Rowe's illustrations for The War of the Worlds appear in the April 1897 (installment 1, first page) and May 1897 (frontispiece) issues of Pearson's Magazine; they are the only illustrations for the Pearson's War of the Worlds that were not done by Warwick Goble.

      Biographical source:

      More information:

    3. A big greyish rounded bulk, the size perhaps of a bear, was rising slowly and painfully out of the cylinder.

      GANGNES: Visual depictions of Wells's Martians, like those of their fighting-machines, have varied widely. Part of this is due to the fact that, even though they are described at length, the narrator still has difficulty wrapping his head around how to relate their appearance to terrestrial creatures. Most depictions resemble something squidlike, but Spielberg's 2005 film) extrapolates from the tripod machines and gives the Martians three appendages.

      More information:

  28. Mar 2019
  29. Jul 2018
  30. Jun 2018
  31. Feb 2016
    1. Each child draws an illustration about the new or ongoing topic he or she has selected to write about. Children may talk with peers or with me about their topics or drawings.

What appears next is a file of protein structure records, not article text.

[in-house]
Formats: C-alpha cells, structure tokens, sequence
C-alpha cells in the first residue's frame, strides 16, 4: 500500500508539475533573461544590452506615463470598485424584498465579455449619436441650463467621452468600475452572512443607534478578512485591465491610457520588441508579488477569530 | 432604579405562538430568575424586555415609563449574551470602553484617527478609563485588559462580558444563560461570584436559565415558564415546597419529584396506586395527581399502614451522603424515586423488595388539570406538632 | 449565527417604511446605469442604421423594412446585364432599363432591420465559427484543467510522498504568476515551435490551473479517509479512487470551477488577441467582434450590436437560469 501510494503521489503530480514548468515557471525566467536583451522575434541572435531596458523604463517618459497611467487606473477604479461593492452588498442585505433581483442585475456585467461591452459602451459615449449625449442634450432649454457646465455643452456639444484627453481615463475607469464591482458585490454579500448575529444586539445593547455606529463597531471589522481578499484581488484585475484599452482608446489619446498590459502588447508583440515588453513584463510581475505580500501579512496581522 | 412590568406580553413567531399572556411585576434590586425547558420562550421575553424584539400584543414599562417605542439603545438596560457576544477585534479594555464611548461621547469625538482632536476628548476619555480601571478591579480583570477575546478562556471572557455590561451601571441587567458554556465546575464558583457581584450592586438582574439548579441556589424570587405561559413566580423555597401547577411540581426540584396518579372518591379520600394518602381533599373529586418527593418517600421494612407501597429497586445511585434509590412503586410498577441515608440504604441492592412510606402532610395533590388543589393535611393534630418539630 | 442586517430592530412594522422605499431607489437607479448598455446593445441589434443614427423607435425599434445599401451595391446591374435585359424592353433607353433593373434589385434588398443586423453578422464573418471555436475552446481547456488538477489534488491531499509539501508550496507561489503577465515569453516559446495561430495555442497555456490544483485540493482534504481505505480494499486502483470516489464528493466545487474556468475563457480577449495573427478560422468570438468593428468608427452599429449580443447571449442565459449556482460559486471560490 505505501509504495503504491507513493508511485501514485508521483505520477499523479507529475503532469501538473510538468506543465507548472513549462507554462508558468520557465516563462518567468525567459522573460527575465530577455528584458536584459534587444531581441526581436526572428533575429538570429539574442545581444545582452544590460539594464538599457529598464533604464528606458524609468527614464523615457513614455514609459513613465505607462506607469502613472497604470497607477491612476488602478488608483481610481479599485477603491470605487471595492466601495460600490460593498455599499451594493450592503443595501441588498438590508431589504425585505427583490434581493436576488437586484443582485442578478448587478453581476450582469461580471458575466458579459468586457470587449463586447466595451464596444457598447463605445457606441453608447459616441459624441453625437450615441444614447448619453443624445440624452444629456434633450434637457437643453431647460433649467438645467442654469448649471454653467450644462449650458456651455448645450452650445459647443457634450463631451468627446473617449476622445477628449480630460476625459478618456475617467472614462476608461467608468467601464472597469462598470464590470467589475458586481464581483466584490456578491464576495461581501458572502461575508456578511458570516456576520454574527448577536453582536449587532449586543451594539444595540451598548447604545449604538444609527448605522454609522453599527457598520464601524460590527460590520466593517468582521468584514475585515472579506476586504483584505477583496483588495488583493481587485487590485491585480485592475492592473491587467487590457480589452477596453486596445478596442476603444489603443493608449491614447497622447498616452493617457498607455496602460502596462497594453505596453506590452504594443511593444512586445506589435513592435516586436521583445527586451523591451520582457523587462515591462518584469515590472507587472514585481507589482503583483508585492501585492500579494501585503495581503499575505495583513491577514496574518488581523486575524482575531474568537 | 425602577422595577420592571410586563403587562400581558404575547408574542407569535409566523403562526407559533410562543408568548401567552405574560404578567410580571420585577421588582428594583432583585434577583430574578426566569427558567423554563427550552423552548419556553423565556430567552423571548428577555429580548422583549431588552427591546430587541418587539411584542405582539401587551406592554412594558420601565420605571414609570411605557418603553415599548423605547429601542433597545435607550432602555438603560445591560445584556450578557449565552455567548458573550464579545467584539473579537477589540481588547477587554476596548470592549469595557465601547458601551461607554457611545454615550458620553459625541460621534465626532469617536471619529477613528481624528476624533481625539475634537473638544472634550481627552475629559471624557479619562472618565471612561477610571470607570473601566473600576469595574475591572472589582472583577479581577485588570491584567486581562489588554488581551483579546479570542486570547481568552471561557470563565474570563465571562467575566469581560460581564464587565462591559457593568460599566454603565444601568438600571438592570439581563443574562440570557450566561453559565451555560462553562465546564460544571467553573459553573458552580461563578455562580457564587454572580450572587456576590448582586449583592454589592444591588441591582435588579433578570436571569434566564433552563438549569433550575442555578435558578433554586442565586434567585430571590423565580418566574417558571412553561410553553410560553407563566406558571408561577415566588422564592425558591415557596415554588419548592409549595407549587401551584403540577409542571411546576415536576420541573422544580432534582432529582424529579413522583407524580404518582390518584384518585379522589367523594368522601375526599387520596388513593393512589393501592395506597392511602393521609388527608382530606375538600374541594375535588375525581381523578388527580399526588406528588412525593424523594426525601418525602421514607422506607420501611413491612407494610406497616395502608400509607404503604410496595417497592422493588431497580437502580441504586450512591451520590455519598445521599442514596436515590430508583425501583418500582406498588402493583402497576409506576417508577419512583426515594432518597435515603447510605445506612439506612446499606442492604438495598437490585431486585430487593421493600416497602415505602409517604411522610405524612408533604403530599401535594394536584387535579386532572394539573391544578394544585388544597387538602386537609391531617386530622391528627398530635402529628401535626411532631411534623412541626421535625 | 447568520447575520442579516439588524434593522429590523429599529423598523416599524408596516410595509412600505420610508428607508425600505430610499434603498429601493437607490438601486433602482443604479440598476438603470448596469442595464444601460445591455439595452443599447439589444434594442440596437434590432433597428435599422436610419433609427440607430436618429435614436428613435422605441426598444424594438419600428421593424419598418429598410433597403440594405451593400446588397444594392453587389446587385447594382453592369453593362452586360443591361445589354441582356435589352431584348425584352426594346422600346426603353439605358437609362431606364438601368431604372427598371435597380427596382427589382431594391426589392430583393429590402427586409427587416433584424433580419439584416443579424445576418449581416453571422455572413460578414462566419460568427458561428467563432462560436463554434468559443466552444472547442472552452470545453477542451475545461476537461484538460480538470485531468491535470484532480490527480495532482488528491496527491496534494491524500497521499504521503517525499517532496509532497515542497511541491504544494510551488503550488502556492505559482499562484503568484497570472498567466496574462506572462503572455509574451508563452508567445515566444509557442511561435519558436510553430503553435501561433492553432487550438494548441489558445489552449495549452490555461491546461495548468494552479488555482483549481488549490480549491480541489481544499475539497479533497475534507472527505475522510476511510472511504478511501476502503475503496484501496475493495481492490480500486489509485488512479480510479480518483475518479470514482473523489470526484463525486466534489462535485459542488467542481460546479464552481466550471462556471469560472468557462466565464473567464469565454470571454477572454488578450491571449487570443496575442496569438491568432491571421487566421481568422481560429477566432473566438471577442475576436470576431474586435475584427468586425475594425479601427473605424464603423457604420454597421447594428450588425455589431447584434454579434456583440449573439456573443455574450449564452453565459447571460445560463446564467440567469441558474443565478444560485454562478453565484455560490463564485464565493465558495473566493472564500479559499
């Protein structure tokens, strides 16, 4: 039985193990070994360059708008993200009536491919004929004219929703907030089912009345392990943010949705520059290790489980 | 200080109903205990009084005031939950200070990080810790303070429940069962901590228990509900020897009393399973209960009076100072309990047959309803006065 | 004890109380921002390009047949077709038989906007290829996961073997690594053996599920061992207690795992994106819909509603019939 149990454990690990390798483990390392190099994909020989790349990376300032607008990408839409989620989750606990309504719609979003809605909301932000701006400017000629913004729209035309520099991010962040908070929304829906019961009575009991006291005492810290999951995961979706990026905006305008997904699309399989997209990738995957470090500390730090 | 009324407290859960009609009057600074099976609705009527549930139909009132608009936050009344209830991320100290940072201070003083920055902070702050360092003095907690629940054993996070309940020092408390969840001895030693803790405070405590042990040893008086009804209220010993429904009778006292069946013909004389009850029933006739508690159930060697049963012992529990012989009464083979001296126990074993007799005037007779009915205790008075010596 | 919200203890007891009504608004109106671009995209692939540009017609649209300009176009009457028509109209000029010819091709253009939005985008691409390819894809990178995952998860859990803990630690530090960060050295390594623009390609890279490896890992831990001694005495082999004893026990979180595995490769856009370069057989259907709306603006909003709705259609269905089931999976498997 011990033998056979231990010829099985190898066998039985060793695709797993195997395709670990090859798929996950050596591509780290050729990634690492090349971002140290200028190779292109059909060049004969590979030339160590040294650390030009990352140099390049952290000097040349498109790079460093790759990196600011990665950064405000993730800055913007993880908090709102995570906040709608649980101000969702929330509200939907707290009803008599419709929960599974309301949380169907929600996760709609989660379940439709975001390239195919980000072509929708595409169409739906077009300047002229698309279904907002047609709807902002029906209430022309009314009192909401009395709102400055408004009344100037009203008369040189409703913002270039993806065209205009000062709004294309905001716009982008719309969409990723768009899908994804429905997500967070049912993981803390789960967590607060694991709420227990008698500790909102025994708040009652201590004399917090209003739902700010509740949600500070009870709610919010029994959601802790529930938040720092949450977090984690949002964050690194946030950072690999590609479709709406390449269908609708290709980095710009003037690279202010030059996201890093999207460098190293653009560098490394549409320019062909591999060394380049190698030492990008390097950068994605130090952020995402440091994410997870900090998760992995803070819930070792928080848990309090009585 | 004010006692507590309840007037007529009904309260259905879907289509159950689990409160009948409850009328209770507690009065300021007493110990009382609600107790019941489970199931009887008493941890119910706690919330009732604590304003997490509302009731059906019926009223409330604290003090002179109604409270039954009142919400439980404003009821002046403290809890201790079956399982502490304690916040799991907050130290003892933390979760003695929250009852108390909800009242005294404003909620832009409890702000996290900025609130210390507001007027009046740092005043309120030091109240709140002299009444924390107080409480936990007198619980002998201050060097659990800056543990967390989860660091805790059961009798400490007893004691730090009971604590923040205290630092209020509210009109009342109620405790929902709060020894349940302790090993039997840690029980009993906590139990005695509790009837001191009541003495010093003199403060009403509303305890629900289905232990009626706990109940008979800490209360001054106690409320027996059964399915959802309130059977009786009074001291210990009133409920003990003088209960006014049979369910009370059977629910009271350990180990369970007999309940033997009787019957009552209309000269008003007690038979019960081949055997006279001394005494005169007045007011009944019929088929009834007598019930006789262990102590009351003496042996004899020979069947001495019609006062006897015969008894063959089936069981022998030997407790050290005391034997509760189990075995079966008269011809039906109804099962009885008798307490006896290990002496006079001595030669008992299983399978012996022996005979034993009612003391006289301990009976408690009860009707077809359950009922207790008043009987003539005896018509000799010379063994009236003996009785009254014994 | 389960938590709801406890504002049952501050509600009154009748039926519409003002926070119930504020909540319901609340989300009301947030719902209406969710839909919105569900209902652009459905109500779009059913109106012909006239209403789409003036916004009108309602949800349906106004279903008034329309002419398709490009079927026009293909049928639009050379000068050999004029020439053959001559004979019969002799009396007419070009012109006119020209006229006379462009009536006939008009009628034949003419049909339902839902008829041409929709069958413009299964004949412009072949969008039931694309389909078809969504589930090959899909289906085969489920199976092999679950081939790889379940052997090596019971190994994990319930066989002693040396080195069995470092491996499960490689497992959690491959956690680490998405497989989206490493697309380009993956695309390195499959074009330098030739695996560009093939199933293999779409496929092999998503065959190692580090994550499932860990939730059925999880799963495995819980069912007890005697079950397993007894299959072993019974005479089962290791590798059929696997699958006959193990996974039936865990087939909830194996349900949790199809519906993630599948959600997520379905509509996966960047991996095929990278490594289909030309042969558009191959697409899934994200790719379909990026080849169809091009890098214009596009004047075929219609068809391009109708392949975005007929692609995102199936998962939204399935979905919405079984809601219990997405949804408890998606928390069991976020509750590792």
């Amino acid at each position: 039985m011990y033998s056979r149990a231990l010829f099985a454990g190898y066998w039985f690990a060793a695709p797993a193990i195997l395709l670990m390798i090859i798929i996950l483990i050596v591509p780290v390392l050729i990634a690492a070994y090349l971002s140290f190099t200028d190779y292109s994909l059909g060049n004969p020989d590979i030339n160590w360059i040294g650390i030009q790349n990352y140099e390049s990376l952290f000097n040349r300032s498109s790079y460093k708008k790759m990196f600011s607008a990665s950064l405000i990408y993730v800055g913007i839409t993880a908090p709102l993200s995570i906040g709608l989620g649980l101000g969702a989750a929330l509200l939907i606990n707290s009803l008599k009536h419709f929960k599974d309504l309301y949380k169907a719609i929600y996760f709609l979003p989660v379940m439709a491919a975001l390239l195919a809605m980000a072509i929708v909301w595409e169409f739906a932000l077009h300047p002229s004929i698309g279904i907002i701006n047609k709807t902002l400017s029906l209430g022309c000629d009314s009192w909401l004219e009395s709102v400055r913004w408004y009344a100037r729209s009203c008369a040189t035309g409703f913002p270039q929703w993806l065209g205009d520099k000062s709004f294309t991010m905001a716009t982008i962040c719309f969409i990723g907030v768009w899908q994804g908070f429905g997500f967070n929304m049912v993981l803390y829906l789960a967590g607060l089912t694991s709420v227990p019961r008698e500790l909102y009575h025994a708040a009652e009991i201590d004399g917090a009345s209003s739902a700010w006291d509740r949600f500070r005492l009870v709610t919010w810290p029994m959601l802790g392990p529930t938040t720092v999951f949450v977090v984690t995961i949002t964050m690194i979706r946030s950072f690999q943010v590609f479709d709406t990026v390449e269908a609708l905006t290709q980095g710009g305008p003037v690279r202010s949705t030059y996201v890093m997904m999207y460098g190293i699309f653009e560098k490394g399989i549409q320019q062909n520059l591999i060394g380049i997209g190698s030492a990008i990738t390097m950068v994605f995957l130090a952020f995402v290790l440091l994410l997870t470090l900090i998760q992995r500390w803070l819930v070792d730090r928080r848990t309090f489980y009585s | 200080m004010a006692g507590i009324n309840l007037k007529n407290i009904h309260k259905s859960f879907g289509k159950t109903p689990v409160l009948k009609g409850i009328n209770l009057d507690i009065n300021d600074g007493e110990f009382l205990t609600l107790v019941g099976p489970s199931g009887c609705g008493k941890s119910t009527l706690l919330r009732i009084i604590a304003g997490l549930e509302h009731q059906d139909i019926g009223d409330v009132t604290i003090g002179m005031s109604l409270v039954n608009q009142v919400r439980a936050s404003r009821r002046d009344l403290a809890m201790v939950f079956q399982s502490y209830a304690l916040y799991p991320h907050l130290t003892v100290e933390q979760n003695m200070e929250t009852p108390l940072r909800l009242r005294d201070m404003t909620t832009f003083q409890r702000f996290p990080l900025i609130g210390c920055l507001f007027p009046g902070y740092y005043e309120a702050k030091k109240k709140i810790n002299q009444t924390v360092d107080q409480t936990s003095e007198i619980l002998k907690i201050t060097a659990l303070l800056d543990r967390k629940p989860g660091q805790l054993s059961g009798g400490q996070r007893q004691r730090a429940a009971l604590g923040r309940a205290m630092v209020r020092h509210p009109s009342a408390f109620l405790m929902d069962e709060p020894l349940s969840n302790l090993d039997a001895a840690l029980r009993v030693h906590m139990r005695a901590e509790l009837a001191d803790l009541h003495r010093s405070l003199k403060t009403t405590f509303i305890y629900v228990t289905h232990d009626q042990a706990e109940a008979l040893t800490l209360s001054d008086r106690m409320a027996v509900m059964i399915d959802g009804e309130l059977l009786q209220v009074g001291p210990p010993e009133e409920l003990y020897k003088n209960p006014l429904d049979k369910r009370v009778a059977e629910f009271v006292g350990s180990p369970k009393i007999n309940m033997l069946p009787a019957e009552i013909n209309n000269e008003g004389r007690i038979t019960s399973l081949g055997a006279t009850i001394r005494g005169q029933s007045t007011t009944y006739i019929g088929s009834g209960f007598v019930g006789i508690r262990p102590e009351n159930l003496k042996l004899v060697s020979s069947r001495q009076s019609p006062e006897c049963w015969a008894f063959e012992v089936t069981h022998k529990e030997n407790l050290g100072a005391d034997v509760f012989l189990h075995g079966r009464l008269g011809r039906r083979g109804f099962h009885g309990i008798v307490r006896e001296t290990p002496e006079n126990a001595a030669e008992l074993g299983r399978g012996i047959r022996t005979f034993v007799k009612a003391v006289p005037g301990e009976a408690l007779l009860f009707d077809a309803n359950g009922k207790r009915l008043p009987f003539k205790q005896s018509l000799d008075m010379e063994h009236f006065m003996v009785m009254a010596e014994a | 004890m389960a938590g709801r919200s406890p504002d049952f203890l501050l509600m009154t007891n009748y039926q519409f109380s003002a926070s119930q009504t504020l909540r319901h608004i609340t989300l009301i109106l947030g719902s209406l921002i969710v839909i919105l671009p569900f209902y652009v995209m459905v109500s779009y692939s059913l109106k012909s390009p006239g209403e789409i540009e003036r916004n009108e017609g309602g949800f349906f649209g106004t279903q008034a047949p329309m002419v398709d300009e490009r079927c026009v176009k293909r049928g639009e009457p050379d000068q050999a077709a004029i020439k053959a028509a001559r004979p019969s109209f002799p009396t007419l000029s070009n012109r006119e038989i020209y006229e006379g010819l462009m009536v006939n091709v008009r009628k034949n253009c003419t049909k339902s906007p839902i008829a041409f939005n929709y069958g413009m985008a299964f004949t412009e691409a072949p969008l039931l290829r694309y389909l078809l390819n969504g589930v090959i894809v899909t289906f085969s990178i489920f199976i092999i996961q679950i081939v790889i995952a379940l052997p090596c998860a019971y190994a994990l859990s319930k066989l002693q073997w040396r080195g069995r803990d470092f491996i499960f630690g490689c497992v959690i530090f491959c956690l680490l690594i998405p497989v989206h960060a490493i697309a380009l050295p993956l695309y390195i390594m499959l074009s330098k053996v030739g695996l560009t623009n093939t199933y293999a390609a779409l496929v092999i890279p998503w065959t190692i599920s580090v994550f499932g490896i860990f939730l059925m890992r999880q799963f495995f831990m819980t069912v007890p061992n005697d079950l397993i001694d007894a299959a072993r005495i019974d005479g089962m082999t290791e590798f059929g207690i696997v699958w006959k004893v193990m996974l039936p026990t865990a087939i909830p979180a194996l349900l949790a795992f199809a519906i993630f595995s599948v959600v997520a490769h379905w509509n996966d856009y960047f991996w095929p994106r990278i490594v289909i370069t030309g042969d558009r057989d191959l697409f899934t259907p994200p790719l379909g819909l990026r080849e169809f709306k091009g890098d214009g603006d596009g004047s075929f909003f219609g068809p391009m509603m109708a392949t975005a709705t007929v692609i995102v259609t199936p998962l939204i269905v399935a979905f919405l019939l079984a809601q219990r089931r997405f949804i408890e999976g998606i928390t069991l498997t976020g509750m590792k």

Being able to illustrate and visually represent an idea is very important for all students. This skill touches on fine motor skills, visual processing and conceptual thought. Very important part of the lesson and an effective check for understanding.

  32. Nov 2013
    1. Only by forgetting this primitive world of metaphor can one live with any repose, security, and consistency: only by means of the petrifaction and coagulation of a mass of images which originally streamed from the primal faculty of human imagination like a fiery liquid, only in the invincible faith that this sun, this window, this table is a truth in itself, in short, only by forgetting that he himself is an artistically creating subject, does man live with any repose, security, and consistency.

      Brilliant use of imagery and metaphor. The primordial ooze of human constructed reality.

    2. Perhaps such a person will gaze with astonishment at Chladni's sound figures; perhaps he will discover their causes in the vibrations of the string and will now swear that he must know what men mean by "sound."

      good use of metaphor to illustrate

    3. Once upon a time, in some out of the way corner of that universe which is dispersed into numberless twinkling solar systems, there was a star upon which clever beasts invented knowing. That was the most arrogant and mendacious minute of "world history," but nevertheless, it was only a minute. After nature had drawn a few breaths, the star cooled and congealed, and the clever beasts had to die.

      Great use of fable to hyper illuminate his central theme right away. It's colorful, dramatic, poignant, and a little unnerving, altogether engaging.